Systems – Why They’re Important In Your Trade Business
What are systems and why would you need them in your trade business?
I talk a lot about systems. I’m a business coach for builders and tradies who want to put systems and structure in place to grow your business properly. And systems are a large part of what I’m going to have you do if I’m your coach.
There’s always a lot of talk about systems. All business coaches talk about systems.
We all think they’re important and that’s because they are.
I used to find them intimidating — systems, systematic, systematised. It made me think of robots, spaceships, or factories with big equipment. And it was something I didn’t think about applying to small business.
But I was wrong.
A system is an organised scheme or method for doing something. That’s not really that intimidating or complicated at all.
It’s a written process, procedure or instructions for tradespeople to do the jobs — instructions for them to follow so they do the jobs properly.
In many ways, a system is about doing it our way or your way.
There are many ways to fit an air conditioner, dig a drainage trench, or build a house. But there’s your way.
And if your trades people don’t do it your way, you’re not really a business. You’re not providing a consistent level of service. You’re just some nice people in matching polo shirts with a brand.
A set of systems helps you provide a consistent level of service and helps you be a more cohesive business.
That’s a good thing.
It also helps you maintain the standard of work done by your people. They start to sound more appealing, “I want one of these systems”.
What happens if you don’t have systems
If you just send your tradespeople out and hope for the best and leave them to it, you can get all kinds of different results.
- Spend a bit of time with your new hires, showing them how you do stuff and hoping they pick it up, like doing it your way and follow the rules or do it to a good standard.
- Run around supervising and do quality checks.
- Run around sending people back on your dollar to fix up defects.
- Put systems in place.
I’m imagining that it’s not very appealing and you’d like to put systems in place. You would rather your people went to site were doing the work to your standards and following your systems and procedures and were being diligent, and not forgetting anything (that’s a large part of what systems are about – not forgetting things), without you having to supervise as much.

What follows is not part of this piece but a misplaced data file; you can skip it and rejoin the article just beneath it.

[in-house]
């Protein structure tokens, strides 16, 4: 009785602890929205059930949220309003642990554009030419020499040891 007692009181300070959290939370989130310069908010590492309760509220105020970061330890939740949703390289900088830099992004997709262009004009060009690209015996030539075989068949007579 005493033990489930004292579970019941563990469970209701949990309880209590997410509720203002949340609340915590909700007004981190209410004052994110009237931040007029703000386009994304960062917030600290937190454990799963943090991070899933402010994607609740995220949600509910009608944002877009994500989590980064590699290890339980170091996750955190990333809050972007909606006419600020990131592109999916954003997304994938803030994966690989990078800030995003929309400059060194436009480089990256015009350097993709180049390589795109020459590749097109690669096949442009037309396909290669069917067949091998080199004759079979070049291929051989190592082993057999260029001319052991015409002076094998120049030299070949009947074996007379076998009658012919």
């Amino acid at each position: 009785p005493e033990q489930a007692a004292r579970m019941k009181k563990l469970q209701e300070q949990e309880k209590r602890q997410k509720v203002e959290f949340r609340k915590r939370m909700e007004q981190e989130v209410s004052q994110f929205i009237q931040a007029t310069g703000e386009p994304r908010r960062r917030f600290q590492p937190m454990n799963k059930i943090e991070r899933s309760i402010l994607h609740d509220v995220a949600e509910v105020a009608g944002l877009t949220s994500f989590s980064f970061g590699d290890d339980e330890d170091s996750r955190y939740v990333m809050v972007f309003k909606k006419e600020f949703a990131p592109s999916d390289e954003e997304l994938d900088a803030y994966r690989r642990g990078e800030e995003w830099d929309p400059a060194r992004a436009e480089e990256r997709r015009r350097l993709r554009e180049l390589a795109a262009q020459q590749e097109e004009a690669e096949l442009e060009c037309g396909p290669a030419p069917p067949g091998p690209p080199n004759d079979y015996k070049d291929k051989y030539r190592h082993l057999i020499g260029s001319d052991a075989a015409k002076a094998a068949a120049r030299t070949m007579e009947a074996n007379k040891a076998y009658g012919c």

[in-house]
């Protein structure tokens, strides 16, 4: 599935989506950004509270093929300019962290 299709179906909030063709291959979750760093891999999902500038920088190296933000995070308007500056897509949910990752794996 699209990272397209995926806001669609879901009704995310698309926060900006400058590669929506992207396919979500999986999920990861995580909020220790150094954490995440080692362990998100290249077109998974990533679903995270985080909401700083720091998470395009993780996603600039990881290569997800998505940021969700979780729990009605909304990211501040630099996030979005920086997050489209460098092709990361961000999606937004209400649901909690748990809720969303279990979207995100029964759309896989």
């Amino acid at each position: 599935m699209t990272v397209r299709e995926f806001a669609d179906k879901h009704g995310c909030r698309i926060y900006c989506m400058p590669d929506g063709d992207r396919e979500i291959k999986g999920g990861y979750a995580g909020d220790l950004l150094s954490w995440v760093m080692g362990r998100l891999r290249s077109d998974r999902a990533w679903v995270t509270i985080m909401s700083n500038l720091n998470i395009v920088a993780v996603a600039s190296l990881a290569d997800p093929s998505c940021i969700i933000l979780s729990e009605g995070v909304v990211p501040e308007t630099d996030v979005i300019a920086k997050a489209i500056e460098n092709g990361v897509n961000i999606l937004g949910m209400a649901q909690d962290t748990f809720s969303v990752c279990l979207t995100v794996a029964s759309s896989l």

I think that’s what you want.
What a system looks like
So a system goes like this:
- You write the system — the procedure and instructions
- You train everybody – “This is how we’re going to do it in our business.”
- You teach them why it’s important
- You give them accountability tools
- You hold them accountable for the results
Teach them why that’s important that we do it like that. That’s important.
“We clean up after ourselves because that makes our customers happy”
Recommended Reading: The Best Way To Manage Your Team Of Tradespeople
Give them accountability tools like a checklist. That’s about making sure they can’t forget things, like sweeping up, turning the water or electricity off, etc so they can’t forget any steps in the procedure.
Hold them accountable for the results.
You can have them attach photographs of the work they’ve done, hold random inspections or sign checklists. Make sure they follow that process.
If they don’t follow the procedures then you coach them and help them follow the procedures.
Remember my business is about helping tradies grow and scale and put systems in place.
There’s only so far that you can grow without putting systems in place because there’s only so much supervising, hand-holding and fixing up defects you can do. That’s why you need systems so you can grow profitably.
In the Tools Down Workshop I’ll talk about systems…
How you write systems, train systems, decide which systems you need to write and how you use them for your people.
The next Tools down Workshop is coming up. Why don’t you come and check it out.
See you later.